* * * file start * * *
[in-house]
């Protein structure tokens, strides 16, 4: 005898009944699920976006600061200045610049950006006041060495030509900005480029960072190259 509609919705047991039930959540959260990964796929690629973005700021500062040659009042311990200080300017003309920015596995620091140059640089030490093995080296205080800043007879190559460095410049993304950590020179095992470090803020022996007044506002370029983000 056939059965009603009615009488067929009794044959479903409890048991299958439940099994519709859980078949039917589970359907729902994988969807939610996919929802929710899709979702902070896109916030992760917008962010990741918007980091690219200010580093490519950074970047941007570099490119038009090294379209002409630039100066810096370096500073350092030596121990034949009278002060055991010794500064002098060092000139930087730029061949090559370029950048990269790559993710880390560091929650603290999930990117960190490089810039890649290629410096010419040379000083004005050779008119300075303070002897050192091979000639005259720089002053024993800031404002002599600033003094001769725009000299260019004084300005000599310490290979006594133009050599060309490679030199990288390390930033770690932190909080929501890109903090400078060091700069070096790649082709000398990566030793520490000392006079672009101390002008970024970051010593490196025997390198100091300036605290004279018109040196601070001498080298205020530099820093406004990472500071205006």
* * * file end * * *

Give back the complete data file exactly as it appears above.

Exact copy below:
[in-house]
């Protein structure tokens, strides 16, 4: 005898009944699920976006600061200045610049950006006041060495030509900005480029960072190259 509609919705047991039930959540959260990964796929690629973005700021500062040659009042311990200080300017003309920015596995620091140059640089030490093995080296205080800043007879190559460095410049993304950590020179095992470090803020022996007044506002370029983000 056939059965009603009615009488067929009794044959479903409890048991299958439940099994519709859980078949039917589970359907729902994988969807939610996919929802929710899709979702902070896109916030992760917008962010990741918007980091690219200010580093490519950074970047941007570099490119038009090294379209002409630039100066810096370096500073350092030596121990034949009278002060055991010794500064002098060092000139930087730029061949090559370029950048990269790559993710880390560091929650603290999930990117960190490089810039890649290629410096010419040379000083004005050779008119300075303070002897050192091979000639005259720089002053024993800031404002002599600033003094001769725009000299260019004084300005000599310490290979006594133009050599060309490679030199990288390390930033770690932190909080929501890109903090400078060091700069070096790649082709000398990566030793520490000392006079672009101390002008970024970051010593490196025997390198100091300036605290004279018109040196601070001498080298205020530099820093406004990472500071205006």